Our living bond with the other world

Image

Our living bond with the other world

The image shows St Amvrosy Optinskiy (Ambrose of Optina), one of the most beloved Russian Orthodox elders who lived from 1812-1891. Dostoevsky visited him several times, including after the death of his young son Alyosha, and it is believed that the author’s encounters with the revered Elder Amvrosy formed a major inspiration for his character Fr. Zosima in Brothers Karamazov. Here is a link to more information on the life and legacy of the saint: http://orthodoxwiki.org/Ambrose_of_Optina

A footnote to this passage in Brothers Karamazov describes it as “probably the master key to the philosophic interpretation, as well as the structure,” of the novel.
For more information on this topic, please link to this interesting blog article: http://payingattentiontothesky.com/2012/12/05/the-orthodox-understanding-of-the-relational-reality-of-personhood-ii-don-sheehan/

Awareness of God: Thoughts on theism vs. atheism

“The fool hath said in his heart: There is no God. They are corrupt, and are become abominable in their ways: there is none that doth good, no not one. The Lord hath looked down from heaven upon the children of men, to see if there be any that did understand and seek God.”

– Psalm 14:1-2 (Douay-Rheims Bible).

“The Lord loves us so dearly that it passes all description. Through the Holy Spirit alone can the soul know His love, of which she is inexpressibly aware. The Lord is all goodness and mercy. He is meek and gentle, and we have no words to tell of His goodness; but the soul without words feels this love and would remain wrapped in its quiet tranquility forever.” 

St Silouan the Athonite (1866-1938).

The divide between atheism and theism ultimately reduces to a question of whether one believes and is aware of the existence of another world, a spiritual dimension, or whether one does not believe such a dimension exists. Belief or disbelief in a higher power, in a force or dimension directed by something beyond what our cognitive rational mind can recognize, is a natural and logical consequence of where one falls in answering this question.
 
Ultimately, as decent as we can and should be in our dialogues and day-to-day encounters with those who differ from us in this regard, we have to recognize that we as theists adhere to a fundamentally different worldview and understanding of existence compared to atheists. We should remember that our particular worldview and understanding of existence as Orthodox Christians especially sets us apart in Western society from atheists whose primary engagement with Christianity is with Roman Catholicism and the vastly different Protestant denominations. 
 
At the core of who they are by their declared belief that Goes does not exist, atheists must inevitably think that those of us who believe in a spiritual dimension and who avow prayer as a means of communicating with the divine are hopelessly deluded. Likewise, all theists, but most especially we as Orthodox Christians, have to recognize with sadness that atheists are blind and deaf to the spiritual reality of God’s presence, of which we are intimately and experientially aware, for God is “everywhere present and filling all things”.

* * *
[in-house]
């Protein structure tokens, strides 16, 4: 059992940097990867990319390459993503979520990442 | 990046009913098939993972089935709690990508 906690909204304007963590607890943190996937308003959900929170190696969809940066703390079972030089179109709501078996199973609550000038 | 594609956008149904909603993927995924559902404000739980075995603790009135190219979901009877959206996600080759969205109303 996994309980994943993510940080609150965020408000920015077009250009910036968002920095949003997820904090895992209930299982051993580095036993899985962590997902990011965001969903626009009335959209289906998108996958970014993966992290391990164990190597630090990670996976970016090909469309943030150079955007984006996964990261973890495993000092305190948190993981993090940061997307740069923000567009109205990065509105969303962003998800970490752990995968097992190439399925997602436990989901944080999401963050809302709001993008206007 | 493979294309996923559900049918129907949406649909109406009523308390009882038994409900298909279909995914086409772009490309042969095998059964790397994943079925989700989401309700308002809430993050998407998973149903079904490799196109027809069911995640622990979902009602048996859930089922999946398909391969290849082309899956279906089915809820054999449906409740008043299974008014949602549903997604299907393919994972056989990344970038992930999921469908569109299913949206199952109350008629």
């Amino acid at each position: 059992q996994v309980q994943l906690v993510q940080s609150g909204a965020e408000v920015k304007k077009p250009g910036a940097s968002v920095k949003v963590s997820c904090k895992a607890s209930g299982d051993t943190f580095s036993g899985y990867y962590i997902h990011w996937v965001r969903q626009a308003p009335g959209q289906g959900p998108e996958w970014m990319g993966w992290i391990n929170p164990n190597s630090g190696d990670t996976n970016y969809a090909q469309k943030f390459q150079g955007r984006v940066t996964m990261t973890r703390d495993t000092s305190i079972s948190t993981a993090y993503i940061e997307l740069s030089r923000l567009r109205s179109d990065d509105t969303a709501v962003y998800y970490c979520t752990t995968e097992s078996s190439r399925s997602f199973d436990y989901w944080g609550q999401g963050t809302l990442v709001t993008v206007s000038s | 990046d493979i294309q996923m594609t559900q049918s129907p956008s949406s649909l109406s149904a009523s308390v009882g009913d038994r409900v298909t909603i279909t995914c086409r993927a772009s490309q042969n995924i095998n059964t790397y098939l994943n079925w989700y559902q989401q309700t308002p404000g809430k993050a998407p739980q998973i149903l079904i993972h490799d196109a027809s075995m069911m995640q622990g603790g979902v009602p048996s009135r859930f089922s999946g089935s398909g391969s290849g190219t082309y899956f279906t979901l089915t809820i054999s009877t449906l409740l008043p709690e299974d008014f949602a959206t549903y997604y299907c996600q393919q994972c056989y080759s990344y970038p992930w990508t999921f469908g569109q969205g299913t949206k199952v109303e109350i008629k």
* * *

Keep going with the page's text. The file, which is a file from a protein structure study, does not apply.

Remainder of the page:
Thanks be to God that His design for all people to come unto Him and to know Him by His love – the will of the Father through the love of our Lord Jesus Christ, communicated to us by the grace of the Holy Spirit – can and does illumine the hardest of hearts. As much as many of the recent sacrilegious public acts by those promoting militant atheism and other radical ideologies horrify us as Orthodox believers, we must remember that no theist can become an atheist without first losing trust in those whom they have seen speaking for or acting on behalf of God. We should be moved out of genuine love for their souls to pray for atheists – many of whom are kindhearted and fundamentally decent people – but we must always strive to answer the hatred of militant atheists with love, with silence when we are mocked, and kindness when we are scorned.

Image

 

On awareness of the God who searches your heart

Image

On awareness of the God who searches your heart

St. Theophan the Recluse, also known as Theophanes or Feofan Zatvornik (Russian: Феофан Затворник), (January 10, 1815 – January 6, 1894) is a well-known saint in the Russian Orthodox Church. He was born as Giorgiy Vasilievich Govorov in the village of Chernavsk. His father was a Russian Orthodox priest. He was educated in the Orthodox seminaries at Livny, Orel and Kiev. In 1841 he was tonsured as a monk and ordained as a priest, and adopted the name Theophan from the Greek θεοφάνεια, denoting a theophany (an appearance or manifestation of God). Theophan later became the Bishop of Tambov.

The Saint is well-known today in Russia through the many books he wrote concerning the inner spiritual life, especially on the subjects of the Christian life and the training of youth in the faith. He also played a leading role in translating the Philokalia from Church Slavonic into Russian. The Philokalia, a classic of Eastern Orthodox spirituality, is composed of the collected edited works of a number of Church Fathers which were placed in a four volume set beginning in the 17th century. A persistent theme is developing an interior life of continuous prayer, learning to cultivate a profound awareness of God’s presence and to “pray without ceasing” as St. Paul teaches in 1 Thessalonians.